Historian Frank Lawrence Owsley argued that the Confederacy “died of states’ rights.” According to Owsley, strong-willed governors and state legislatures in the South refused to give the national government the soldiers and money it needed because they feared that Richmond was encroaching on the rights of the states. Georgia’s governor Joseph Brown warned that he saw the signs of a deep-laid conspiracy on the part of Jefferson Davis to destroy states’ rights and individual liberty. Brown declaimed: “Almost every act of usurpation of power, or of bad faith, has been conceived, brought forth and nurtured in secret session.” To grant the Confederate government the power to draft soldiers was the “essence of military despotism.” In 1863 governor Pendleton Murrah of Texas insisted that Texas troops were needed for self-defense (against Indians or a threatened Union invasion), and refused to send them East. Zebulon Vance, the governor of North Carolina was notoriously hostile to Davis and his demands. Opposition to conscription in North Carolina was intense and its results were disastrous for recruiting. Governor Vance’s faith in states’ rights drove him into a stubborn opposition.
I agree that the South was not 100% united on it’s stand *vis a vis *slavery. That would have made things worse, not better. A fairly progressive state might well have taken slow steps towards getting rid of slavery. But there’s no way those steps could have been taken by the CSA as a whole.
The Southern economy was a trainwreck waiting to happen. There was a reason most countries had abolished slavery by 1860 - in addition to its immorality it was a bad economics. So the CSA would have been ideologically committed to an economically bad system.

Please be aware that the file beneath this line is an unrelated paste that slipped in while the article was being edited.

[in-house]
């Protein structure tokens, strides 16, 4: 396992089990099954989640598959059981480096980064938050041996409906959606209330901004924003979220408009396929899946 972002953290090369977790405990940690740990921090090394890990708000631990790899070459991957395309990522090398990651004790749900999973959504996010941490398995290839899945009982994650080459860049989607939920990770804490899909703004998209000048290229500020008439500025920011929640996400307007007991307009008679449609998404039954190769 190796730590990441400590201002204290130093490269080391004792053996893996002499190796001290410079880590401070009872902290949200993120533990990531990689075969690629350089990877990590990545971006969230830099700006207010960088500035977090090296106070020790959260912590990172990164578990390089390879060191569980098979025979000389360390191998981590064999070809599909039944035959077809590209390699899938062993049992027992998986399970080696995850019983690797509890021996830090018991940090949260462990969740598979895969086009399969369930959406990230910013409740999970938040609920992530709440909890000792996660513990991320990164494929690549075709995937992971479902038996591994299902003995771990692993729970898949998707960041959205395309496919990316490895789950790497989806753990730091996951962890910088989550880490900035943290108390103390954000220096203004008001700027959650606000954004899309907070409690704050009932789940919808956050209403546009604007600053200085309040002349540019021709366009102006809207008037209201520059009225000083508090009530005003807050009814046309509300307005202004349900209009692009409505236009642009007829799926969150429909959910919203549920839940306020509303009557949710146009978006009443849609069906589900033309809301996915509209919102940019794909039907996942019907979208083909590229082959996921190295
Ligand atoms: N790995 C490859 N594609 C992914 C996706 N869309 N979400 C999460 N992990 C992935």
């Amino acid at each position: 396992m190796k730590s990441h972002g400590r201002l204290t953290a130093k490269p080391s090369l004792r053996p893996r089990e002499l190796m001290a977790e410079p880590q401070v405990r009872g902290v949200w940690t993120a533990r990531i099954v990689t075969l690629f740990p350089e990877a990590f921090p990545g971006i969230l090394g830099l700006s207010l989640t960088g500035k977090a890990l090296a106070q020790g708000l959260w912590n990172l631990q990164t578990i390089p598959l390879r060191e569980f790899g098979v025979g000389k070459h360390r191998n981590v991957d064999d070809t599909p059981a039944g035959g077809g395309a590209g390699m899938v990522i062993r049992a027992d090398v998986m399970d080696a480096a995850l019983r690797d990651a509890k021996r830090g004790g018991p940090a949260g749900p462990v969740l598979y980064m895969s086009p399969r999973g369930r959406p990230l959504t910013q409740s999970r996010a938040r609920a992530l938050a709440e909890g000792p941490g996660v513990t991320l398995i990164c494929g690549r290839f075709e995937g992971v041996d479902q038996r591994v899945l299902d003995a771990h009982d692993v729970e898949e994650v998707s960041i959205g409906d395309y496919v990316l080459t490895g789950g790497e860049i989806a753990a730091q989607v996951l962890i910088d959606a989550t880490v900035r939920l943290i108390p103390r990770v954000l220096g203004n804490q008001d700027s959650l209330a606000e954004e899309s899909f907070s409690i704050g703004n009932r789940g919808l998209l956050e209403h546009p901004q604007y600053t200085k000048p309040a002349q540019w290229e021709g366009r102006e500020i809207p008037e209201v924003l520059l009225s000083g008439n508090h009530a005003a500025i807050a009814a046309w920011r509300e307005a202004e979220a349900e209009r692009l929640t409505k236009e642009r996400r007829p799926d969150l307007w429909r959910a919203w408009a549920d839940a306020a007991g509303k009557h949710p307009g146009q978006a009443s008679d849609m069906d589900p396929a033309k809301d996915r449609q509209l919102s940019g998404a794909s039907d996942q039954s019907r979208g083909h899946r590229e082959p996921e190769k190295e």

In addition, the southern states were committed to agriculture at a time when industry was becoming the dominant sector of the economy. Each year, the CSA would have found itself falling further and further behind the USA and Europe.
And the southerners were not really all that great at agriculture. Most southern plantations were very poorly managed and ignored developing agricultural science. The agricultural center of North America was shifting from the south to the great plains.
So while I don’t agree with everything Der Trihs wrote, I think he was on the money when he said the CSA was “bound and determined to be the equivalent of a Third World country”.
Right. WWI would have been won by the Allies without the USA. The entry of the USA did give the German’s a reason to surrender, however. If the USA had not entered, the war would have ground on- with two possible endings:
starvation in Germany would cause a revolt
The Allies would have grown tired and brokered a peace. The peace would not have been as bad as the treaty of Versailes, but it would not have been favorable to Germany.
I don’t believe slavery would have lasted until recent decades. We put a lot of pressure on South Africa because of their racist policies, and they didn’t have slavery and were on the other side of the ocean. There is no way we would have tolerated a slaveholding nation on our borders for long. At the latest, I’m sure we would have forced them to abolish slavery, even if it meant invading and occupying, by the 1940s. I personally think that the Confederacy would have abolished slavery by the 1890s, although blacks would remain officially second-class citizens considerably longer unless there was a revolt, which would be highly likely if the USA funded them - we might end up with a black-run puppet government south of the border. If that didn’t happen, by the latter half of the 20th century blacks would be a strong enough political force in the USA that the government would feel compelled to do something about that, if for no other reason than to stem the tide of illegal black immigrants sneaking over the border.